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Discussion Starter · #5 ·
unless you're planning to stay in tahoe for more than 1 day at a time, then you don't need winter tires. all seasons + chains is good enough. shoot, i plan to go up there with my summer tires + chains. just gonna take it easy because summer tires will freeze and lose traction.
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I think the owners manual says you cant use chains or cables because of clearance issues?
 

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I guarantee the snows won't last shorter than the stock tires! I've used the Blizzak LM22/25s on my Prelude the last few years and had good results wear and performance wise-they feel a little less secure than summer tires but don't wear any worse than maximum performance summers. And since it's darn hard to find a 215/45 snow tire, you can take the opportunity to go to 225/45 which may make up for the performance loss due to the tread compound... A little depends on how you're pushing the tires in the dry-if you're running at 8/10ths all the time, snow are going to put more of a crimp in your style and you might want to go with all season Pirellis for the winter-not ideal but WAY safer than the summer compound tires.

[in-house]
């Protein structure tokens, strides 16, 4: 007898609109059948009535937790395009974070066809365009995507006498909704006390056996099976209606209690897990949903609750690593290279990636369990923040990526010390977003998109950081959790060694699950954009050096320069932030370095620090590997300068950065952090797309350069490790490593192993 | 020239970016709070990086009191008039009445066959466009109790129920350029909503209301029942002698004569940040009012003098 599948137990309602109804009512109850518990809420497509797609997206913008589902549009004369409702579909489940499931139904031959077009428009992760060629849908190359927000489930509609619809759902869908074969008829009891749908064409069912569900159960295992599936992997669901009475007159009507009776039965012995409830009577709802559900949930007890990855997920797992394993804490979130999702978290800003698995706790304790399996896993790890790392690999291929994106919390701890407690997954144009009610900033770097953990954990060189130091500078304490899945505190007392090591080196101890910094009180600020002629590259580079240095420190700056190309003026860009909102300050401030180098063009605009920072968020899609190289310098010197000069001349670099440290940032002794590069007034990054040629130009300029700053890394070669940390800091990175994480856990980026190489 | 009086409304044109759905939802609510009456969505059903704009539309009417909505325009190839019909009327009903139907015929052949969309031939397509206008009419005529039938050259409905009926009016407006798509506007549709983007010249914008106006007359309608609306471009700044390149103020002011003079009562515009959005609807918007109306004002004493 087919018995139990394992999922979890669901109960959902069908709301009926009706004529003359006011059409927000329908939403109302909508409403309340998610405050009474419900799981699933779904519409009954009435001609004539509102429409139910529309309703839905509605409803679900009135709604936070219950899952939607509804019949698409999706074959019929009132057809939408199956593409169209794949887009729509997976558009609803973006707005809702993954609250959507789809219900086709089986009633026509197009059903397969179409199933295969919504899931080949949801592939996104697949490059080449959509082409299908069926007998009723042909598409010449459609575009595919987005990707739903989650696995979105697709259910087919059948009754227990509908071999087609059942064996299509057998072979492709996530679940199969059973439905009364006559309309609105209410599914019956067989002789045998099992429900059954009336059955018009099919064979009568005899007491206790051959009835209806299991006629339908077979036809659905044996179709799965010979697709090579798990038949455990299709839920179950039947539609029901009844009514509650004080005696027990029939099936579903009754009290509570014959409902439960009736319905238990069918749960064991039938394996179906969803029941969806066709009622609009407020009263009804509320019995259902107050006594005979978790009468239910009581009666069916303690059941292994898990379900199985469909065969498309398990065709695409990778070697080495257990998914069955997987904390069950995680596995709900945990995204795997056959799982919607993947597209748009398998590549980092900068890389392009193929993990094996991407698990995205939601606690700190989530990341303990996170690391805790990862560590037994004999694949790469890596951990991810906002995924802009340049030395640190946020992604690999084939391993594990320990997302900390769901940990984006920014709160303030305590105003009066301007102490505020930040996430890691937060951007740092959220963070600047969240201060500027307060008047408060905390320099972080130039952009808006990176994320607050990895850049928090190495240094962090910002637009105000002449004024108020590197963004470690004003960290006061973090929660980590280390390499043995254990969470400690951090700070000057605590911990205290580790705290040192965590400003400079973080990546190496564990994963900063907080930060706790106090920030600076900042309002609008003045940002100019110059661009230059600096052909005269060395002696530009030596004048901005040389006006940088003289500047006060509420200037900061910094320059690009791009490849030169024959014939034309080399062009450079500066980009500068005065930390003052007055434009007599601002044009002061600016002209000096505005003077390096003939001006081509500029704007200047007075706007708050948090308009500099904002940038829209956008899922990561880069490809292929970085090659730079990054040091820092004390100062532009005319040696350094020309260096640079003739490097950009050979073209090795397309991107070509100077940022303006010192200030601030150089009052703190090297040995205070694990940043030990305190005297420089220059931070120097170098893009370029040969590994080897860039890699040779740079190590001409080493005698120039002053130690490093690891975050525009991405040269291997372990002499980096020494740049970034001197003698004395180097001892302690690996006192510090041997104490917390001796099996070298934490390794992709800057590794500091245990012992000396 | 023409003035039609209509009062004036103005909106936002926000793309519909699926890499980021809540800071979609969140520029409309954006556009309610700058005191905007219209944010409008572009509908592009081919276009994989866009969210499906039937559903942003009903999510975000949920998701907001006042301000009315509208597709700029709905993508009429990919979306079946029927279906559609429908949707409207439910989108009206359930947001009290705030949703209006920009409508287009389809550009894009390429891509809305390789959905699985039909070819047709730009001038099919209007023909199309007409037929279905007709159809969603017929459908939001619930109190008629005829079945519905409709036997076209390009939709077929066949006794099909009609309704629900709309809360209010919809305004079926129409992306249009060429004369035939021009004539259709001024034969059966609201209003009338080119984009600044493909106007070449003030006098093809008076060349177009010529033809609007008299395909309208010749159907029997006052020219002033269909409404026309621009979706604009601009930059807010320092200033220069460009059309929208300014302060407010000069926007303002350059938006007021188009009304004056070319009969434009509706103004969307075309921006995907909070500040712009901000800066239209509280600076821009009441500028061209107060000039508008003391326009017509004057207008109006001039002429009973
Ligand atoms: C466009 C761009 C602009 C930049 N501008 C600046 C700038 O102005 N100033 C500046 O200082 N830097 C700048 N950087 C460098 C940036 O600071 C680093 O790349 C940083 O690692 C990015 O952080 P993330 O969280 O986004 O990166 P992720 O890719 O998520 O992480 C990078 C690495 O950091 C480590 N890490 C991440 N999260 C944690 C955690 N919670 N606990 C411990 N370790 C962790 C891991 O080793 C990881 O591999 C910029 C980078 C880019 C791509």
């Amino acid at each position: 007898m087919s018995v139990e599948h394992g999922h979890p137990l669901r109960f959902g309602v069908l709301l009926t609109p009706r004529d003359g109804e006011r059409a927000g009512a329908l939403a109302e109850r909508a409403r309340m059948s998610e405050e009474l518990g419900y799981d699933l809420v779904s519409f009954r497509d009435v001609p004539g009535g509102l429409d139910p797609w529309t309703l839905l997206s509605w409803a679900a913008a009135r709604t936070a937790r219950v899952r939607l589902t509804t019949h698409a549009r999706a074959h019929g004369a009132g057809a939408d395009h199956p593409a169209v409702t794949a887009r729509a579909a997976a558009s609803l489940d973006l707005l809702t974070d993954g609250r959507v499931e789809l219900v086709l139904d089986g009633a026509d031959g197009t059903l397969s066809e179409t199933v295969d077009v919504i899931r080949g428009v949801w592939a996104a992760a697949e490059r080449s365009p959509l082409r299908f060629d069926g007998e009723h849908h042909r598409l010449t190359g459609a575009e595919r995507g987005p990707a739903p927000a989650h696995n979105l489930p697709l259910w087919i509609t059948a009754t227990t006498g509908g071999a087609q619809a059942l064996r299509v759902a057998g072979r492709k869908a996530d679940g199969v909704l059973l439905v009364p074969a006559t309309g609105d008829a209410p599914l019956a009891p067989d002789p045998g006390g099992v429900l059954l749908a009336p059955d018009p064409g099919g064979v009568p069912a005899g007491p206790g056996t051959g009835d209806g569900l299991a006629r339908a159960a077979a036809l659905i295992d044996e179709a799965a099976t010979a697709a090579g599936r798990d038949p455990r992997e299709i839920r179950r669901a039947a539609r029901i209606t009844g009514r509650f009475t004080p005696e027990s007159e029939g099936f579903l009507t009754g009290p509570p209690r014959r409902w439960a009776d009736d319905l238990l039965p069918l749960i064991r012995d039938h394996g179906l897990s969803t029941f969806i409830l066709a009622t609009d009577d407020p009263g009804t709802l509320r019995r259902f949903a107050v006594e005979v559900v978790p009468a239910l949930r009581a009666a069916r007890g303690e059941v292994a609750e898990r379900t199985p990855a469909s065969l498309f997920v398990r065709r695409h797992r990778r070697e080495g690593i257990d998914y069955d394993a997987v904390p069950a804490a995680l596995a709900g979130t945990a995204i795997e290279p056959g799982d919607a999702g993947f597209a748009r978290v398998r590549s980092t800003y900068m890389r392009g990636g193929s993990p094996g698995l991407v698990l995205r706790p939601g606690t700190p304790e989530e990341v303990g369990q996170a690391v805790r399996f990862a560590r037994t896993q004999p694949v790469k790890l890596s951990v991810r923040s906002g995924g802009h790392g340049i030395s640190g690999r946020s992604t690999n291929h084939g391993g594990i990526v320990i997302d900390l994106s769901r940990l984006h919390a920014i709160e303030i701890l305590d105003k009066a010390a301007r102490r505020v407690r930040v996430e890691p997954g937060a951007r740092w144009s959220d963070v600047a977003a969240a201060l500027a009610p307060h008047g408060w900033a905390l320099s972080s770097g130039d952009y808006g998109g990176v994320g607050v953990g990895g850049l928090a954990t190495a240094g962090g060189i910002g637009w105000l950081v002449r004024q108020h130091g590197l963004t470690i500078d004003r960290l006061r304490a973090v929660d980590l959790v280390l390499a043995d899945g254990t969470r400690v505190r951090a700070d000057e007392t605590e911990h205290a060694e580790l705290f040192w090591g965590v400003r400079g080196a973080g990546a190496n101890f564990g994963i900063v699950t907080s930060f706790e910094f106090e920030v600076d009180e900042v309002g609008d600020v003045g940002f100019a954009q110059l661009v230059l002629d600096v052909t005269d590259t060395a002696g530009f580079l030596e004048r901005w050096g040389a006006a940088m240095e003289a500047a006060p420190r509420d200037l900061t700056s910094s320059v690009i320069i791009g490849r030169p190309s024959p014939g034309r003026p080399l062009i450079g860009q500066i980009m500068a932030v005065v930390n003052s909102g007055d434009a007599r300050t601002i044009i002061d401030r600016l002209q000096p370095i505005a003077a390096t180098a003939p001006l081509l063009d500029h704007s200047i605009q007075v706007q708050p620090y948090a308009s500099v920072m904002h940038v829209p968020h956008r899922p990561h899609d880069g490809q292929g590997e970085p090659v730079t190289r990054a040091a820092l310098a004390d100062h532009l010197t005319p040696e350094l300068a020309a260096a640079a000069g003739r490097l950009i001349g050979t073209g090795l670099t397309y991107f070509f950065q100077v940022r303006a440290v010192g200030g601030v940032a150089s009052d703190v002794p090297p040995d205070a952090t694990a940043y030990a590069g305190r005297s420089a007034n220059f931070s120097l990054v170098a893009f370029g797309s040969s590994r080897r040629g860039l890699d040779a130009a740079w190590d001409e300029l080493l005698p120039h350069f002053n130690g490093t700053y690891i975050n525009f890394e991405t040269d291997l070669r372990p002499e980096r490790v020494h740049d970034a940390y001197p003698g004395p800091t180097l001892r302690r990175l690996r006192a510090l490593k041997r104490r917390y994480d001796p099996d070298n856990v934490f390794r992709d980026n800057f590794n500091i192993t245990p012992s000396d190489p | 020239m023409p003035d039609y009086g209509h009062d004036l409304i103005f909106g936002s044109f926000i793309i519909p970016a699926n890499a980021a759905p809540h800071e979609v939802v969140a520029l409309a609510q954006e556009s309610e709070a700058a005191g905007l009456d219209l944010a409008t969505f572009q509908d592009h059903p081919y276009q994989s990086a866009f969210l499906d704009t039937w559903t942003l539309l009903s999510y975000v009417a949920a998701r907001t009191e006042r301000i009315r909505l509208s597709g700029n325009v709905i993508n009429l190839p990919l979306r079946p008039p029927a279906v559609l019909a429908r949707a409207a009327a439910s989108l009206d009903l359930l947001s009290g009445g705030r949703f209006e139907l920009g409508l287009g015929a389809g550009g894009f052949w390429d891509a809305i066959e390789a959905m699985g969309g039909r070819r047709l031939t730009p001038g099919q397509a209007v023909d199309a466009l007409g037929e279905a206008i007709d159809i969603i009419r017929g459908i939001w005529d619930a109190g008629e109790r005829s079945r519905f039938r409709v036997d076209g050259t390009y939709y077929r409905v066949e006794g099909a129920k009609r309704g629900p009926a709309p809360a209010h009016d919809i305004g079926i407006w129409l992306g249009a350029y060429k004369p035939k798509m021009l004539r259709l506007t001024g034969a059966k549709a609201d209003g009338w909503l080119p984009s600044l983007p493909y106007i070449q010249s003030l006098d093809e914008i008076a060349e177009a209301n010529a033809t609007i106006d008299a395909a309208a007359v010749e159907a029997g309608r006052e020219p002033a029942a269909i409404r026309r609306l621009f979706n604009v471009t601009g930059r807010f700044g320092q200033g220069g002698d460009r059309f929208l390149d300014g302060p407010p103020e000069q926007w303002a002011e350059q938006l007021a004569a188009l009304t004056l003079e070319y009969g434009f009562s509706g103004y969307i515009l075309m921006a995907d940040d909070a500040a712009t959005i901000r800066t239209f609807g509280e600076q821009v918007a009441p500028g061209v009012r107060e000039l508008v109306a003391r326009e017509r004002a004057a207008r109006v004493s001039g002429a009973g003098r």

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I think the owners manual says you cant use chains or cables because of clearance issues?
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you can use chains as long as theyre the cable type. theres plenty of clearance as long as your car is not lowered. do not use actual "chains" because they cause problems with the tcs and abs.
 

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Thanks for the info guys/gals
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Stay away from chains if at all possible. I carry wrong sized chains in my 4WD (4Runner) because there is no way in hell I am ever going to put them on my vehicle but cops sometimes ask to see them. The roads will close well before you cannot make it in a real 4wd without chains!